Educating consumers about food quality is an ongoing passion for Rowan. She recently produced and posted to her website a slideshow about the difference between locally raised beef and imported beef processed in the U.S. and sold at big-box stores under a U.S. label.

A desire to provide better food to her voracious family – “We’re all over 6 feet tall and very active, so we didn’t want waif food” – drew Rowan into the food world when her children were young. She began grinding her own grain and baking her own bread after purchasing a $100 stone mill from eBay in 2004. Her sister “double-dog dared” her to produce “a whole-grain pasta that didn’t taste like gritty cardboard.” She met the challenge, combining sweet white wheat with fresh mushrooms or vegetables for a pasta with protein for staying power and complex carbohydrates for brain power. Learn more at ❚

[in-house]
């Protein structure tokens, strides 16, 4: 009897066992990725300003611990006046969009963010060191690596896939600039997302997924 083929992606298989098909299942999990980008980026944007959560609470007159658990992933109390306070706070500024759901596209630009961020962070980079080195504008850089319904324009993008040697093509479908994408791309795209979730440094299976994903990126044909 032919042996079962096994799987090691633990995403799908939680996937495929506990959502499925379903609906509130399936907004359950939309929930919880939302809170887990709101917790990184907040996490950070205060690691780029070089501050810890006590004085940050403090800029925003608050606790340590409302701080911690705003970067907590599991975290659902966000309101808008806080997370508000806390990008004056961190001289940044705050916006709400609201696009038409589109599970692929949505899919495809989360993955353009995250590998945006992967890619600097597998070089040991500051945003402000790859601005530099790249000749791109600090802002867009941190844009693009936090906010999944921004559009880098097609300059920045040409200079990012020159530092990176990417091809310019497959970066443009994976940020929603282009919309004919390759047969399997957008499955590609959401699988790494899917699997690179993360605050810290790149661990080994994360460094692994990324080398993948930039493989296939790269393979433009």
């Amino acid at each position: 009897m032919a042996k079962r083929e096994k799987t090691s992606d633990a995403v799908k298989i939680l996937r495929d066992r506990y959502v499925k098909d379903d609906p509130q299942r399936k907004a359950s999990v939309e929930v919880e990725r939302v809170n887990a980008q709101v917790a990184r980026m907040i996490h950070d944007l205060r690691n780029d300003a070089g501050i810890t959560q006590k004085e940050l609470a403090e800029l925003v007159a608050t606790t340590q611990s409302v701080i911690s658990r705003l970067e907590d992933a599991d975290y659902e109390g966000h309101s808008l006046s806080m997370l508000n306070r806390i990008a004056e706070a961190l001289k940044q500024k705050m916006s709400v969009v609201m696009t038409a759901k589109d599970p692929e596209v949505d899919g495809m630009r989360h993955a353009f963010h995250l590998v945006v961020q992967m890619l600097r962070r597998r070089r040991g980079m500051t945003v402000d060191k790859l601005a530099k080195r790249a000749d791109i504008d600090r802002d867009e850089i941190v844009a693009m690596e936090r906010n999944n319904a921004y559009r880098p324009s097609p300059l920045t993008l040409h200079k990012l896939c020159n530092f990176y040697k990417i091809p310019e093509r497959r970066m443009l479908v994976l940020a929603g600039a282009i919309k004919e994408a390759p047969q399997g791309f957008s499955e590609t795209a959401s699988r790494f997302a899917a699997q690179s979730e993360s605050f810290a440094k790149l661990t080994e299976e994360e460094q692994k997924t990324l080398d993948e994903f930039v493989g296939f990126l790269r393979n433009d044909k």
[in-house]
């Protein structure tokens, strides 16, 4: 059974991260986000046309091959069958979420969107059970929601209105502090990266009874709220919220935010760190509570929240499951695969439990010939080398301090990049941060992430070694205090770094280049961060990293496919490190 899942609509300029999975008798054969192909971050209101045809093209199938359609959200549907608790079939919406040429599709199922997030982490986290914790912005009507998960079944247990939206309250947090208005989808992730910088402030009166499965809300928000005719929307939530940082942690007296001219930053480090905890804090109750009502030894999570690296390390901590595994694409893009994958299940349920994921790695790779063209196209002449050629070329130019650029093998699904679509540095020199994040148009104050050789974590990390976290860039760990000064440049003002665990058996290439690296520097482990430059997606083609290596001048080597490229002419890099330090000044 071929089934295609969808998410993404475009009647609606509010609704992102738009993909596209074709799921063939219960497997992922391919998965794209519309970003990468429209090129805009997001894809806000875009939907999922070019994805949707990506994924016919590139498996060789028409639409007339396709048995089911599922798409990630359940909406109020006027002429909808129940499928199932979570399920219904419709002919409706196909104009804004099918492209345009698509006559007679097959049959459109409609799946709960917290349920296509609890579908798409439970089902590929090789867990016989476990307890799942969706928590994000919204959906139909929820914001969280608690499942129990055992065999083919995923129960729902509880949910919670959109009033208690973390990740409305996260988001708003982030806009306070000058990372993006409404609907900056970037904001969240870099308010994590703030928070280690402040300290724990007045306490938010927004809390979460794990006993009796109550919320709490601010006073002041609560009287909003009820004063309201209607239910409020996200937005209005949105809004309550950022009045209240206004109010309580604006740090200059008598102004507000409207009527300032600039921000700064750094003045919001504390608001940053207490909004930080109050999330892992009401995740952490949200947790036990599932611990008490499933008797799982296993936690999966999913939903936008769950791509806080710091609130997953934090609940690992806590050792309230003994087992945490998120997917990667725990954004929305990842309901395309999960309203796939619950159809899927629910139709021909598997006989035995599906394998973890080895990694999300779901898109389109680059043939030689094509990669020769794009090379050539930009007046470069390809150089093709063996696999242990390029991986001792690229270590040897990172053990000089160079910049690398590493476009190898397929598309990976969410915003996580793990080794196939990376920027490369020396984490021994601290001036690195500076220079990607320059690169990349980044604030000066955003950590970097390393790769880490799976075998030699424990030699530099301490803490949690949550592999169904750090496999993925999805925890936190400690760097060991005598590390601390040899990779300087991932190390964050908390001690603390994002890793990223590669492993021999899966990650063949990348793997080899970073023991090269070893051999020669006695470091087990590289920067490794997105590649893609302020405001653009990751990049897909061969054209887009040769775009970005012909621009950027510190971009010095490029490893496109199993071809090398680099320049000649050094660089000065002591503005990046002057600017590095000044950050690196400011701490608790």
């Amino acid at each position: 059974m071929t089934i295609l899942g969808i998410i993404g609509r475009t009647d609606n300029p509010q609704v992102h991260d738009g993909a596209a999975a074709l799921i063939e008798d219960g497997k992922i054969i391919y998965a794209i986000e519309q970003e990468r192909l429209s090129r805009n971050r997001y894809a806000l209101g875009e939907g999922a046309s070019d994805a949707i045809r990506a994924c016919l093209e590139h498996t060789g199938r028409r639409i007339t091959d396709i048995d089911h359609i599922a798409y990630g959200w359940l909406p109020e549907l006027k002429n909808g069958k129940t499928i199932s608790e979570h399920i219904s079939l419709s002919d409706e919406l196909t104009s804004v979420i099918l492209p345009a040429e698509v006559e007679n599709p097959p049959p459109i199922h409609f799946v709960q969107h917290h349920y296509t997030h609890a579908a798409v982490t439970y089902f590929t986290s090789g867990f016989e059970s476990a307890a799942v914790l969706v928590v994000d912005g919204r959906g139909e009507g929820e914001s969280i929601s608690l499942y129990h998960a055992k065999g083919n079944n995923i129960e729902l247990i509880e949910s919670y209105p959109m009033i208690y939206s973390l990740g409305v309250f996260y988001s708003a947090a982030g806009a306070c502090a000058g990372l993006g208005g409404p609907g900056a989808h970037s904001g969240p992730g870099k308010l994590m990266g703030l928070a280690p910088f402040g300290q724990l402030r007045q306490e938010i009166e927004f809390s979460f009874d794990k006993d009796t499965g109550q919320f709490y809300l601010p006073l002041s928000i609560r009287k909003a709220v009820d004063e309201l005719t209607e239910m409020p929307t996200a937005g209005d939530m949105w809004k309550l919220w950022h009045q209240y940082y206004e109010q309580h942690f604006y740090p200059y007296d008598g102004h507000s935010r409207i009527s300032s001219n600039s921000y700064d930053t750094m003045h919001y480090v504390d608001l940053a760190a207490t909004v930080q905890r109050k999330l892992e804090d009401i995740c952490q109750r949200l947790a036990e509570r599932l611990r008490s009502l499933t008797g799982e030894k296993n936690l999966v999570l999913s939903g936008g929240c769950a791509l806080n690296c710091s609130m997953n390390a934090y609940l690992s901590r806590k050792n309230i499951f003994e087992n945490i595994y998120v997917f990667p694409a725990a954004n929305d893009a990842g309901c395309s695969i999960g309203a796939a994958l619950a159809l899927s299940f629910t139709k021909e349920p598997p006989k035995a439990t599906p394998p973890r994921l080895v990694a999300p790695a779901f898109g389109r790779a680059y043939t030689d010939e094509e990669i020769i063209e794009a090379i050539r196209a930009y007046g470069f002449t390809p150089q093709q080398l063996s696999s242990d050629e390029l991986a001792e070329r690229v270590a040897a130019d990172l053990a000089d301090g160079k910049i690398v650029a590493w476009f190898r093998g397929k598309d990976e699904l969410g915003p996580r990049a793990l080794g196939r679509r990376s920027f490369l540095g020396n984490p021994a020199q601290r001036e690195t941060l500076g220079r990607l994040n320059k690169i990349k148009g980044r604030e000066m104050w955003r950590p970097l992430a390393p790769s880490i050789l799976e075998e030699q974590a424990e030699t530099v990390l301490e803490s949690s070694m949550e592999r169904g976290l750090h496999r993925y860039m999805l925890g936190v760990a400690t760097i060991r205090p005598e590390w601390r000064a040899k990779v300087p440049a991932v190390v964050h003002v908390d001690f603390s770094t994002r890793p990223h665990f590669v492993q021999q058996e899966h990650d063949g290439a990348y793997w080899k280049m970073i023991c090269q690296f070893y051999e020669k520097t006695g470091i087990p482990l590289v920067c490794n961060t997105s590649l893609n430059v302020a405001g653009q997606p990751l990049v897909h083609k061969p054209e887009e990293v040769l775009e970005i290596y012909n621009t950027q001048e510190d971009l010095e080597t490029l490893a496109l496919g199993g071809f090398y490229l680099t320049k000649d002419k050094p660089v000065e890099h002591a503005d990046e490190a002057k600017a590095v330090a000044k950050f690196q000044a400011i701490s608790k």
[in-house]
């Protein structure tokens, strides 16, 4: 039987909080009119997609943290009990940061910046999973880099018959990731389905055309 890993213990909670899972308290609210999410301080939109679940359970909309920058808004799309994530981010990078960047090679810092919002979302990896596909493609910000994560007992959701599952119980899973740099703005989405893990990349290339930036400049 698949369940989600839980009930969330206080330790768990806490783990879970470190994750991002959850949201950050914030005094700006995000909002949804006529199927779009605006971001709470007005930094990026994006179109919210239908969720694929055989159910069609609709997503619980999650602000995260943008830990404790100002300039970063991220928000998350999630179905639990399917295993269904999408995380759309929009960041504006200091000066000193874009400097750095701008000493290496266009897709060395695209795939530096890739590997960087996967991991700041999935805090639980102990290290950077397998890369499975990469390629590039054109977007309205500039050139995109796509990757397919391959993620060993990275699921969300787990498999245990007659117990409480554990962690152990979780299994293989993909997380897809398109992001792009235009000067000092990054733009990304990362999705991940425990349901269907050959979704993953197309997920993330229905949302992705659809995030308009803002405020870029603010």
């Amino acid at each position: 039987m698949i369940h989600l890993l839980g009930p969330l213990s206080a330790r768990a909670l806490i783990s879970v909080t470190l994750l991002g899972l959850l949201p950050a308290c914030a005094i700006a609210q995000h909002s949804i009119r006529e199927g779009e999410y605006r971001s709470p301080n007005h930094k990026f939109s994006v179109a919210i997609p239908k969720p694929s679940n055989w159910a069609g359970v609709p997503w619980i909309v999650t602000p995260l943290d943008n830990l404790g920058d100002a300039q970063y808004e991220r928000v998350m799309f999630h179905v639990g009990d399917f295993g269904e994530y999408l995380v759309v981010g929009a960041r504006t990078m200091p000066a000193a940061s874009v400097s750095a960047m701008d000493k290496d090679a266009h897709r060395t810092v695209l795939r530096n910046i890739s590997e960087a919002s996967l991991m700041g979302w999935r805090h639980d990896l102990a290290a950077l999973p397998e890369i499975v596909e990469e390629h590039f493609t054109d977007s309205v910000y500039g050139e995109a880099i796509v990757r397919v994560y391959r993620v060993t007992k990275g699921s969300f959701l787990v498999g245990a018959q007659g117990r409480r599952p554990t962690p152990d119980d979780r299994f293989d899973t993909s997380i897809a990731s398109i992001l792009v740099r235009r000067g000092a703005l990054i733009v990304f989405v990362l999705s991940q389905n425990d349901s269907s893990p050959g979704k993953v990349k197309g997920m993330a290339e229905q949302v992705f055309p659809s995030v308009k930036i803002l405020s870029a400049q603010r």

YLNI’s New Indoor Market a Big Hit

The region’s second indoor farmers market opened in downtown Fort Wayne last fall, owned by nonprofit Young Leaders of Northeast Indiana (YLNI), which has managed a bustling outdoor summer market for 17 years. The new indoor market runs October to April on Saturdays from 9 a.m. to 1 p.m. inside the former Aunt Millie’s Perfection Bakery building at 350 Pearl St.

The summer location of the YLNI Farmers Market is the northeast corner of Wayne and Barr streets, directly behind the Fort Wayne History Center. This market is open 9 a.m. to 1 p.m. on Saturdays. Its 75-plus summer vendors attract 10,000 shoppers on a typical Saturday, says Brandon Noll, vice president for community impact at YLNI.